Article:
Joseph Clift, Product Manager, Warc
Can brands be a force for social good? This simple question seems set to become a major talking point at this year's Cannes Lions International Festival of Creativity. We at Warc are celebrating our 2013 Admap Prize winners, who discussed this very topic, with an event on the Croisette on Wednesday. And executives from Coca-Cola today took to the stage at the Palais des Festivals with a convincing argument that their firm has not only made doing good a key aim, but has been responding to social causes for decades.
The soft drinks giant is planning to sharpen its focus on the issue as part of its ongoing Content 2020 marketing platform, Ivan Pollard, Coca-Cola's vice president for global connections, told the audience. "We believe that doing good work - work that does good - is as important as work that does good business," he said. "It's a huge creative opportunity. Our powerful position gives us the opportunity to create significant positive change in the world."
Pollard's co-presenter, Jonathan Mildenhall, the company's vice president for global advertising, detailed the historical roots of this positioning. He argued that Coca-Cola's positive communications over the years may seem non-controversial, but have in fact served as a long-term breaker of racial and sexual boundaries. First, he pointed out, Coca-Cola has featured African-Americans in its ads since the 1950s, a time when, needless to say, race relations in the US were very different to today.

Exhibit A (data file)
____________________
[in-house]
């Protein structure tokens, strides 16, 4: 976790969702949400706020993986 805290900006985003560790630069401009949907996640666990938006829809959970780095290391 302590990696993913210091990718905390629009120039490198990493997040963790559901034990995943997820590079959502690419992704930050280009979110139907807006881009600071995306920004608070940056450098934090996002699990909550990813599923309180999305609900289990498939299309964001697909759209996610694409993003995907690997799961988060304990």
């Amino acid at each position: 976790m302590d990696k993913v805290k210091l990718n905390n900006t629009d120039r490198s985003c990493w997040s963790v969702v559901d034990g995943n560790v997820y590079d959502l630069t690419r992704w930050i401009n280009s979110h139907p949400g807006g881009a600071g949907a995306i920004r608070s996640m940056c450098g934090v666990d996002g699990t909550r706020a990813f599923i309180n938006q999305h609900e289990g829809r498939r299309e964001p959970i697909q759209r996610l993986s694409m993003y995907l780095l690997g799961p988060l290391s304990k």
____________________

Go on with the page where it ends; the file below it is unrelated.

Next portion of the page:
Mildenhall added that the famous 1971 spot, I'd Like to Teach the World to Sing, created by McCann Erickson, could be seen to represent "a defiant rallying cry for hope, peace and love around the world" at a time when international conflicts were rumbling on in Vietnam and the Middle East. Even the Diet Coke spots from the 1990s featuring women objectifying a desirable - and mute - male could be seen as a comment on gender roles and stereotypes. Looked at one way, it seemed like "female liberation," Pollard said.
Coca-Cola is set on maintaining its upbeat but progressive stance. This can be seen in its "A billion reasons to believe" campaign from 2011, which was created in Africa and celebrated the continent's dynamism as other regions, primarily Europe and North America, suffered in the financial crisis. It's both uplifting and slyly subverts stereotypes about the region. "We live in full colour while the rest of the world turns grey," as the campaign had it. "Not all work that matters needs to be serious and heavy," Mildenhall said.
Finally, Coca-Cola is now turning its hand to perhaps its most intractable social problem yet: the ongoing India-Pakistan conflict. Using experiential marketing rather than above-the-line ads, the firm has rolled out special vending machines that function as a sort of "communication portal" between the two warring nations.
Do brands really have a role in such serious and complex social issues? On the evidence of this seminar, and our Admap Prize entries, it seems that more and more marketers believe that they do. After all, as Mildenhall put it, "all around the world are opportunities for brands to reflect greater diversity and equality. All of the Coca-Cola brands should lean in to make a social stand. We encourage you to do the same for your brands."